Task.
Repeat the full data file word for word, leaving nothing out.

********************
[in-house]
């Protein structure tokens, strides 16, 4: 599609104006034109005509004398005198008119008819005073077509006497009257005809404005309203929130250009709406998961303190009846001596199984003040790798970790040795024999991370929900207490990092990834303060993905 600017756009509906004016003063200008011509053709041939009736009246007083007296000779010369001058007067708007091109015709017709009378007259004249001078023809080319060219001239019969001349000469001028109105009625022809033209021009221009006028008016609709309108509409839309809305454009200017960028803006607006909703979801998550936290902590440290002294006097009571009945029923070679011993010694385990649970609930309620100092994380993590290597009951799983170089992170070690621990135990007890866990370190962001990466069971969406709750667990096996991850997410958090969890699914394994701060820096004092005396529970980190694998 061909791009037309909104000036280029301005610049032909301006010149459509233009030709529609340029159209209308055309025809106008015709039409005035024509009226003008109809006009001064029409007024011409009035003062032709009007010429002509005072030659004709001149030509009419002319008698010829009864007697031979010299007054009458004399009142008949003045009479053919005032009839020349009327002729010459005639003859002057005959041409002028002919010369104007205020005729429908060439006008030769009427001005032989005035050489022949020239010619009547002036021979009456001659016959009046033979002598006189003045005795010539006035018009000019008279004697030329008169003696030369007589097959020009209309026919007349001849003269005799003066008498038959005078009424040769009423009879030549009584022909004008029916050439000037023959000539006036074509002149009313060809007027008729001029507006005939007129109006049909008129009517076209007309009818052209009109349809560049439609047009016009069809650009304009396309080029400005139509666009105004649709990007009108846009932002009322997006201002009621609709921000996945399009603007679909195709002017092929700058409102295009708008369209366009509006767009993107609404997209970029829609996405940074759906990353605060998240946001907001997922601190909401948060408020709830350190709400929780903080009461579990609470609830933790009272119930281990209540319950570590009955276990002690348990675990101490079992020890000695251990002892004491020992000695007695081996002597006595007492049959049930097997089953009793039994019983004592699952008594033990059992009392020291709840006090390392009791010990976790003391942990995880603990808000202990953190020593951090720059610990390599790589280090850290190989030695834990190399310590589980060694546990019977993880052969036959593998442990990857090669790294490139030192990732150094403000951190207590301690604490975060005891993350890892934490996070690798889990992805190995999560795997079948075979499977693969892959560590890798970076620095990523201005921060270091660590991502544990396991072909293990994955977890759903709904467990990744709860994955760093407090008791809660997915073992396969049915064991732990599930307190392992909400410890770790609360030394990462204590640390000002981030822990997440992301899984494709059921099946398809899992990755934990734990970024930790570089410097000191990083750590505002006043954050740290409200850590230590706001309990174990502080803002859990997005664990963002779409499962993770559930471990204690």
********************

[in-house]
């Protein structure tokens, strides 16, 4: 599609104006034109005509004398005198008119008819005073077509006497009257005809404005309203929130250009709406998961303190009846001596199984003040790798970790040795024999991370929900207490990092990834303060993905 600017756009509906004016003063200008011509053709041939009736009246007083007296000779010369001058007067708007091109015709017709009378007259004249001078023809080319060219001239019969001349000469001028109105009625022809033209021009221009006028008016609709309108509409839309809305454009200017960028803006607006909703979801998550936290902590440290002294006097009571009945029923070679011993010694385990649970609930309620100092994380993590290597009951799983170089992170070690621990135990007890866990370190962001990466069971969406709750667990096996991850997410958090969890699914394994701060820096004092005396529970980190694998 061909791009037309909104000036280029301005610049032909301006010149459509233009030709529609340029159209209308055309025809106008015709039409005035024509009226003008109809006009001064029409007024011409009035003062032709009007010429002509005072030659004709001149030509009419002319008698010829009864007697031979010299007054009458004399009142008949003045009479053919005032009839020349009327002729010459005639003859002057005959041409002028002919010369104007205020005729429908060439006008030769009427001005032989005035050489022949020239010619009547002036021979009456001659016959009046033979002598006189003045005795010539006035018009000019008279004697030329008169003696030369007589097959020009209309026919007349001849003269005799003066008498038959005078009424040769009423009879030549009584022909004008029916050439000037023959000539006036074509002149009313060809007027008729001029507006005939007129109006049909008129009517076209007309009818052209009109349809560049439609047009016009069809650009304009396309080029400005139509666009105004649709990007009108846009932002009322997006201002009621609709921000996945399009603007679909195709002017092929700058409102295009708008369209366009509006767009993107609404997209970029829609996405940074759906990353605060998240946001907001997922601190909401948060408020709830350190709400929780903080009461579990609470609830933790009272119930281990209540319950570590009955276990002690348990675990101490079992020890000695251990002892004491020992000695007695081996002597006595007492049959049930097997089953009793039994019983004592699952008594033990059992009392020291709840006090390392009791010990976790003391942990995880603990808000202990953190020593951090720059610990390599790589280090850290190989030695834990190399310590589980060694546990019977993880052969036959593998442990990857090669790294490139030192990732150094403000951190207590301690604490975060005891993350890892934490996070690798889990992805190995999560795997079948075979499977693969892959560590890798970076620095990523201005921060270091660590991502544990396991072909293990994955977890759903709904467990990744709860994955760093407090008791809660997915073992396969049915064991732990599930307190392992909400410890770790609360030394990462204590640390000002981030822990997440992301899984494709059921099946398809899992990755934990734990970024930790570089410097000191990083750590505002006043954050740290409200850590230590706001309990174990502080803002859990997005664990963002779409499962993770559930471990204690």